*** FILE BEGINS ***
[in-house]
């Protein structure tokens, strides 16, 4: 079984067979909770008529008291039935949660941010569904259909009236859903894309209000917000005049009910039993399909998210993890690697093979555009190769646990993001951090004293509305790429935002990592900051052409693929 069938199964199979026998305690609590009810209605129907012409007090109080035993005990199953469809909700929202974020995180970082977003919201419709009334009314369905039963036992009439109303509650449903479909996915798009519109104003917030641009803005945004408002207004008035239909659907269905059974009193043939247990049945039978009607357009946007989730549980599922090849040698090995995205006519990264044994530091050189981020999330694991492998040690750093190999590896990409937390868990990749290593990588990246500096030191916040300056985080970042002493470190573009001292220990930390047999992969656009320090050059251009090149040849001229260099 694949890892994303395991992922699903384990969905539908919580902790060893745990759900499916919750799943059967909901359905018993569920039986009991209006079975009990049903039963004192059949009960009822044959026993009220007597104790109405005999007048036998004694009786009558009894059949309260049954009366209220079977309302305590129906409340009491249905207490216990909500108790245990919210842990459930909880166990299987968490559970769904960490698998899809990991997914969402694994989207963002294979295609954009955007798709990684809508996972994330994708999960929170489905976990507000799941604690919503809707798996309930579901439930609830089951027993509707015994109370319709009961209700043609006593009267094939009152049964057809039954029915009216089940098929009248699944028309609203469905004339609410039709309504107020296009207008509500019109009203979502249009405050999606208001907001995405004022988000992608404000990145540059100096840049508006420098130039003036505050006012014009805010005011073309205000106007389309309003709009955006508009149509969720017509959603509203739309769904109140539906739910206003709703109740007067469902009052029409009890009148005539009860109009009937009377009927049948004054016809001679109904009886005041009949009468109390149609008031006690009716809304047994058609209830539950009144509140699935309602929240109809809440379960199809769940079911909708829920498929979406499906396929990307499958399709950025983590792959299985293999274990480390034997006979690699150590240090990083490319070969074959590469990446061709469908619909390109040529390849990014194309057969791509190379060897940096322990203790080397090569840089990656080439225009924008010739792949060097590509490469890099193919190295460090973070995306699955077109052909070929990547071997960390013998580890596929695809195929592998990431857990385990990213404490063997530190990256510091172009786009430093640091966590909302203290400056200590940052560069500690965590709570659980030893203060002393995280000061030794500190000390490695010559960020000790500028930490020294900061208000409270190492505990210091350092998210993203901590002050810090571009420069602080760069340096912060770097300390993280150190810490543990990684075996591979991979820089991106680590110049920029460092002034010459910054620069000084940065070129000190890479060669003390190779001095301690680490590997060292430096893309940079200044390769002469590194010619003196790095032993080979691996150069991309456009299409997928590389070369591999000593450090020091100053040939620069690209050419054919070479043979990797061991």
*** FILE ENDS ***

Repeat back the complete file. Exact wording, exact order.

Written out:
[in-house]
């Protein structure tokens, strides 16, 4: 079984067979909770008529008291039935949660941010569904259909009236859903894309209000917000005049009910039993399909998210993890690697093979555009190769646990993001951090004293509305790429935002990592900051052409693929 069938199964199979026998305690609590009810209605129907012409007090109080035993005990199953469809909700929202974020995180970082977003919201419709009334009314369905039963036992009439109303509650449903479909996915798009519109104003917030641009803005945004408002207004008035239909659907269905059974009193043939247990049945039978009607357009946007989730549980599922090849040698090995995205006519990264044994530091050189981020999330694991492998040690750093190999590896990409937390868990990749290593990588990246500096030191916040300056985080970042002493470190573009001292220990930390047999992969656009320090050059251009090149040849001229260099 694949890892994303395991992922699903384990969905539908919580902790060893745990759900499916919750799943059967909901359905018993569920039986009991209006079975009990049903039963004192059949009960009822044959026993009220007597104790109405005999007048036998004694009786009558009894059949309260049954009366209220079977309302305590129906409340009491249905207490216990909500108790245990919210842990459930909880166990299987968490559970769904960490698998899809990991997914969402694994989207963002294979295609954009955007798709990684809508996972994330994708999960929170489905976990507000799941604690919503809707798996309930579901439930609830089951027993509707015994109370319709009961209700043609006593009267094939009152049964057809039954029915009216089940098929009248699944028309609203469905004339609410039709309504107020296009207008509500019109009203979502249009405050999606208001907001995405004022988000992608404000990145540059100096840049508006420098130039003036505050006012014009805010005011073309205000106007389309309003709009955006508009149509969720017509959603509203739309769904109140539906739910206003709703109740007067469902009052029409009890009148005539009860109009009937009377009927049948004054016809001679109904009886005041009949009468109390149609008031006690009716809304047994058609209830539950009144509140699935309602929240109809809440379960199809769940079911909708829920498929979406499906396929990307499958399709950025983590792959299985293999274990480390034997006979690699150590240090990083490319070969074959590469990446061709469908619909390109040529390849990014194309057969791509190379060897940096322990203790080397090569840089990656080439225009924008010739792949060097590509490469890099193919190295460090973070995306699955077109052909070929990547071997960390013998580890596929695809195929592998990431857990385990990213404490063997530190990256510091172009786009430093640091966590909302203290400056200590940052560069500690965590709570659980030893203060002393995280000061030794500190000390490695010559960020000790500028930490020294900061208000409270190492505990210091350092998210993203901590002050810090571009420069602080760069340096912060770097300390993280150190810490543990990684075996591979991979820089991106680590110049920029460092002034010459910054620069000084940065070129000190890479060669003390190779001095301690680490590997060292430096893309940079200044390769002469590194010619003196790095032993080979691996150069991309456009299409997928590389070369591999000593450090020091100053040939620069690209050419054919070479043979990797061991």